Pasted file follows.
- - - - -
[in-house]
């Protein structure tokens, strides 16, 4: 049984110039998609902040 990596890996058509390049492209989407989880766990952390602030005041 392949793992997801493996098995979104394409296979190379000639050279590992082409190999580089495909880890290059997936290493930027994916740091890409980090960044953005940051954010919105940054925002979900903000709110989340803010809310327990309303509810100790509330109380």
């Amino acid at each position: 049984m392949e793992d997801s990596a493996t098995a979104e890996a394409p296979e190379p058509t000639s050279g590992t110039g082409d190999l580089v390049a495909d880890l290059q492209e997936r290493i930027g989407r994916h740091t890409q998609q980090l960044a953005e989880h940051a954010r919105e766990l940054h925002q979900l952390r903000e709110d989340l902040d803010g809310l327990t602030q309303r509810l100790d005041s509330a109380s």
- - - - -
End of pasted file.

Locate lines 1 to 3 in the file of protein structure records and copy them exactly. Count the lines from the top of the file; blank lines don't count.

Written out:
[in-house]
């Protein structure tokens, strides 16, 4: 049984110039998609902040 990596890996058509390049492209989407989880766990952390602030005041 392949793992997801493996098995979104394409296979190379000639050279590992082409190999580089495909880890290059997936290493930027994916740091890409980090960044953005940051954010919105940054925002979900903000709110989340803010809310327990309303509810100790509330109380």
């Amino acid at each position: 049984m392949e793992d997801s990596a493996t098995a979104e890996a394409p296979e190379p058509t000639s050279g590992t110039g082409d190999l580089v390049a495909d880890l290059q492209e997936r290493i930027g989407r994916h740091t890409q998609q980090l960044a953005e989880h940051a954010r919105e766990l940054h925002q979900l952390r903000e709110d989340l902040d803010g809310l327990t602030q309303r509810l100790d005041s509330a109380s």